The panelists emphasized that the unique system reflects a very different set of criminal justice issues. In Japan, where drug and gun violence are all but unknown, the standard for simply bringing charges is “beyond a reasonable doubt.” The prosecution rate is 99.9 percent, the confession rate is 93 percent and plea bargaining is strictly forbidden, according to Professor Maruta. During the post-round-table reception, McIllroy said that in her three years with the Ministry of Justice she handled only one gun case. 
The high standards for prosecution and low frequency of violence notwithstanding, the extraordinary conviction rate is cause for concern, Maruta suggested. As he put it, “We need some fresh air.”
Panelist Jeffrey A. Fagan, Professor of Law and Public Health and Co-director of the Center for Crime, Community and Law, set forth a number of concerns about Japan’s experiment in democratizing justice. 
Fagan questioned whether, for example, the Japanese equivalent of Joe the Plumber would be able to debate or challenge an experienced judge who did not share his views.

“I think it’s a difficulty of human nature,” Fagan said, “to argue with someone of a higher status.” 

The professor also warned his Japanese colleagues about that most notorious of archetypes, the “crazy juror.” He cited the recent trial of Alaska Senator Ted Stevens, in which one juror was excused because of her violent outbursts and another faked a death in her family in order to attend a horse race. 

“Judges may be learning to manage jurors as they go along, but it’s another question whether they’re learning to manage crazy jurors.” Fagan said.

The chief worry shared by numerous audience members, and voiced at length during the question-and-answer session, was the difficulty in separating legal issues (which will be decided by judges, preferably prior to trial) from factual issues (which will be decided by the full panel).

McIlroy, the prosecutor, said that her primary concern was that preparing cases for lay judges would result in a simplification of issues and an emphasis on presentation. In a very meta-moment, she interrupted her PowerPoint presentation to say that the Saiban-in system will necessitate “a lot of PowerPoint presentations.”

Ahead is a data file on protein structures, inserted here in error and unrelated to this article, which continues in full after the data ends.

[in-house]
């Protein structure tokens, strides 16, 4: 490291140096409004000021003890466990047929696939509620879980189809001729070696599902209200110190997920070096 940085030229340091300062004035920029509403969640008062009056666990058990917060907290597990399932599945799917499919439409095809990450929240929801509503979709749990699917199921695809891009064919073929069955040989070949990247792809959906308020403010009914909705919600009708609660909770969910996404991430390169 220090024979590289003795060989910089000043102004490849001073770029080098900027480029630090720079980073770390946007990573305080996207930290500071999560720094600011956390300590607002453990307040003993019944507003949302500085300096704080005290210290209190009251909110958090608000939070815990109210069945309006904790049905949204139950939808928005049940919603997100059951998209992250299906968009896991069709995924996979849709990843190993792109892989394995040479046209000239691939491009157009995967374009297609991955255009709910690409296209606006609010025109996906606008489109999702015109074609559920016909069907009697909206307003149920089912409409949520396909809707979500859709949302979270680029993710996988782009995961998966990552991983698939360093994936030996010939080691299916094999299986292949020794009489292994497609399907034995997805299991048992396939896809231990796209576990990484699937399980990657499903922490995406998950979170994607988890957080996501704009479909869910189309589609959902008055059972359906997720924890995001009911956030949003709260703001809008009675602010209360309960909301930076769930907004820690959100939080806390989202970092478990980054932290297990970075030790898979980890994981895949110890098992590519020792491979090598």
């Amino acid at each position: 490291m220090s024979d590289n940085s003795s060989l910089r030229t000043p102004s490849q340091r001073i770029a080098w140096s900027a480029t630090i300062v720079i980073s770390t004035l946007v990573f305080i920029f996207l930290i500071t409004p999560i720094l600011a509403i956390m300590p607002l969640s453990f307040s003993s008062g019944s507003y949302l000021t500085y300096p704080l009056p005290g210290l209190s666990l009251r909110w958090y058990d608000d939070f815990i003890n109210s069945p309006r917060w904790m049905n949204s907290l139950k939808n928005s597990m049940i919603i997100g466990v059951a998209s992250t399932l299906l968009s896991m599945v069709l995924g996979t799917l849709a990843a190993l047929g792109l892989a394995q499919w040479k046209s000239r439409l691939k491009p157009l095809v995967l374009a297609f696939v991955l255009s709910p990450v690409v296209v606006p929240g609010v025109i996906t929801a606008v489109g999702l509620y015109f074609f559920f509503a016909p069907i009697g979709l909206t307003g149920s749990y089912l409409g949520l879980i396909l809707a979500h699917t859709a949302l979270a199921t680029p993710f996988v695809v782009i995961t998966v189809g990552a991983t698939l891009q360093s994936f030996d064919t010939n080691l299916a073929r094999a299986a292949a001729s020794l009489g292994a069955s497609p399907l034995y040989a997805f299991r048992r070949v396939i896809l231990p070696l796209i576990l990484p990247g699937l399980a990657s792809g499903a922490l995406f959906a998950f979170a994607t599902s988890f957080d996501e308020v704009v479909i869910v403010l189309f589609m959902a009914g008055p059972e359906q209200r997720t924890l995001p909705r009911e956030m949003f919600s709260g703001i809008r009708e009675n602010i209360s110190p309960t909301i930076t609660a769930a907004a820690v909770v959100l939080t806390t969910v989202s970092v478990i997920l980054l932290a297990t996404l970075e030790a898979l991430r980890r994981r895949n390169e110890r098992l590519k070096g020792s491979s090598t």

Professor Milhaupt said he believes that “pessimists overstate the degree to which culture will inhibit lay jurors from speaking their minds in deliberation with professional judges. What I think is that it’s a really bold experiment.” He continued, “The Japanese are often criticized for being ultra-conservative and slow to change. But this is a pretty radical system. My initial reaction is surprise.”

One audience member called Japan’s implementation of a brand new jury system a unique opportunity to gather empirical evidence. “I think it’s a very important opportunity for students of U.S. law to study the role of our own jury system,” said Jesse Gillespie ’09. “It’s not every day you see a country experiment with changes in criminal justice.”


Fagan (above) agreed. “This is a great opportunity for public research,” he told the audience. “I’d love to get a grant and go to Japan and interview jurors.”

— Mark Fass

Columbia was the first law school in the United States to offer courses in Japanese law. Founded in 1980, the Center for Japanese Legal Studies actively promotes research on Japanese law, aided by the country's premier collection of Japanese legal materials.

Columbia Law School, founded in 1858, stands at the forefront of legal education and of the law in a global society. Columbia Law School joins traditional strengths in international and comparative law, constitutional law, administrative law, business law and human rights law with pioneering work in the areas of intellectual property, digital technology, sexuality and gender, and criminal law.